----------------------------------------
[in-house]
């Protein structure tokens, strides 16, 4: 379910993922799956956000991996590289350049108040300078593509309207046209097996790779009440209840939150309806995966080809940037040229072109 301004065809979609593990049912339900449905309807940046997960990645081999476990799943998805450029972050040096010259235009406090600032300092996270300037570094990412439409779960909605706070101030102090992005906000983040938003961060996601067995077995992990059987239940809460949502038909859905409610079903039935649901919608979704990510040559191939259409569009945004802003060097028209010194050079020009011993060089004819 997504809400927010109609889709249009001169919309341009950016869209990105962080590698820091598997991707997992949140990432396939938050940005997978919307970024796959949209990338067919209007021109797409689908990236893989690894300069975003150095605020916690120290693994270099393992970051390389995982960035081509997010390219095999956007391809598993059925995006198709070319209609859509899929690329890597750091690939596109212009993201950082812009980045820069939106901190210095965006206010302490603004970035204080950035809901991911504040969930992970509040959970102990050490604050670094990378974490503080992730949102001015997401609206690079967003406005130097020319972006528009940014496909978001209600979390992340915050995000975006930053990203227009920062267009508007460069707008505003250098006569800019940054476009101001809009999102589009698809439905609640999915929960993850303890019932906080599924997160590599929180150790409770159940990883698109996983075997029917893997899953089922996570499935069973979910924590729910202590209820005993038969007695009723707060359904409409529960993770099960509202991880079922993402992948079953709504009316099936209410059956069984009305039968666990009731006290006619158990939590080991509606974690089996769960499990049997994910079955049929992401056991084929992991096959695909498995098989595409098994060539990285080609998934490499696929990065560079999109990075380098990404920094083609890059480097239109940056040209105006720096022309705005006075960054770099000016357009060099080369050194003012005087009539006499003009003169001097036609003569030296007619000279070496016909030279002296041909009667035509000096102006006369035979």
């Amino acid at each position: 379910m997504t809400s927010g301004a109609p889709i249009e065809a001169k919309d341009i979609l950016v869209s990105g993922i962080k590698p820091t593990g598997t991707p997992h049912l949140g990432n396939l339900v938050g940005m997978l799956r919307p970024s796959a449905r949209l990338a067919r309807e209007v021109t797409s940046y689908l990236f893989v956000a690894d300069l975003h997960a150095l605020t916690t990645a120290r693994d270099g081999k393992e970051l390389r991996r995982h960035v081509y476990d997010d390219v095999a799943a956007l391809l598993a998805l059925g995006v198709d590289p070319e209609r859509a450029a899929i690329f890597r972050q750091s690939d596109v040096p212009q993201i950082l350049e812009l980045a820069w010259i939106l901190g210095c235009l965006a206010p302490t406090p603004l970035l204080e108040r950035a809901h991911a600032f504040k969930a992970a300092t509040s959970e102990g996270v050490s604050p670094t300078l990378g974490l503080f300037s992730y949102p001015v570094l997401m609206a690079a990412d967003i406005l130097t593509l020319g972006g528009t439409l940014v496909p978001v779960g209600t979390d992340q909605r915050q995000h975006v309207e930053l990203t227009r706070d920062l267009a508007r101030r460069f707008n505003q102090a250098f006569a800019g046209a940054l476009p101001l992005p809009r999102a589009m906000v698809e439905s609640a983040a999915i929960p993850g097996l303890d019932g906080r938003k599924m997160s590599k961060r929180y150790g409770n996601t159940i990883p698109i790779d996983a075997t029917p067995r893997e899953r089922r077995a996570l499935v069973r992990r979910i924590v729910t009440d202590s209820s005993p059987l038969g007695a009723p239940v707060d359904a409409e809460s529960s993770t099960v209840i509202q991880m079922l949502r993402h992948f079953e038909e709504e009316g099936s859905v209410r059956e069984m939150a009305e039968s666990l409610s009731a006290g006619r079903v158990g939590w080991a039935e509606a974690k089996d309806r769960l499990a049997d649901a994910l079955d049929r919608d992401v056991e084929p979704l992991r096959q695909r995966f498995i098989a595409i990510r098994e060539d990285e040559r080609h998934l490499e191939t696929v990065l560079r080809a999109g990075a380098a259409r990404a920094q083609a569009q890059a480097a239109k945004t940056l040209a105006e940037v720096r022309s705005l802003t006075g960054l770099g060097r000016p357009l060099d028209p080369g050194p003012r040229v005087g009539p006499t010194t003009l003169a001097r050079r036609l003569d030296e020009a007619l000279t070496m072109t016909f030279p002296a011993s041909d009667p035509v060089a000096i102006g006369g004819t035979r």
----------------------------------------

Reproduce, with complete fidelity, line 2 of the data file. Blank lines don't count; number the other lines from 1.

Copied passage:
């Protein structure tokens, strides 16, 4: 379910993922799956956000991996590289350049108040300078593509309207046209097996790779009440209840939150309806995966080809940037040229072109 301004065809979609593990049912339900449905309807940046997960990645081999476990799943998805450029972050040096010259235009406090600032300092996270300037570094990412439409779960909605706070101030102090992005906000983040938003961060996601067995077995992990059987239940809460949502038909859905409610079903039935649901919608979704990510040559191939259409569009945004802003060097028209010194050079020009011993060089004819 997504809400927010109609889709249009001169919309341009950016869209990105962080590698820091598997991707997992949140990432396939938050940005997978919307970024796959949209990338067919209007021109797409689908990236893989690894300069975003150095605020916690120290693994270099393992970051390389995982960035081509997010390219095999956007391809598993059925995006198709070319209609859509899929690329890597750091690939596109212009993201950082812009980045820069939106901190210095965006206010302490603004970035204080950035809901991911504040969930992970509040959970102990050490604050670094990378974490503080992730949102001015997401609206690079967003406005130097020319972006528009940014496909978001209600979390992340915050995000975006930053990203227009920062267009508007460069707008505003250098006569800019940054476009101001809009999102589009698809439905609640999915929960993850303890019932906080599924997160590599929180150790409770159940990883698109996983075997029917893997899953089922996570499935069973979910924590729910202590209820005993038969007695009723707060359904409409529960993770099960509202991880079922993402992948079953709504009316099936209410059956069984009305039968666990009731006290006619158990939590080991509606974690089996769960499990049997994910079955049929992401056991084929992991096959695909498995098989595409098994060539990285080609998934490499696929990065560079999109990075380098990404920094083609890059480097239109940056040209105006720096022309705005006075960054770099000016357009060099080369050194003012005087009539006499003009003169001097036609003569030296007619000279070496016909030279002296041909009667035509000096102006006369035979």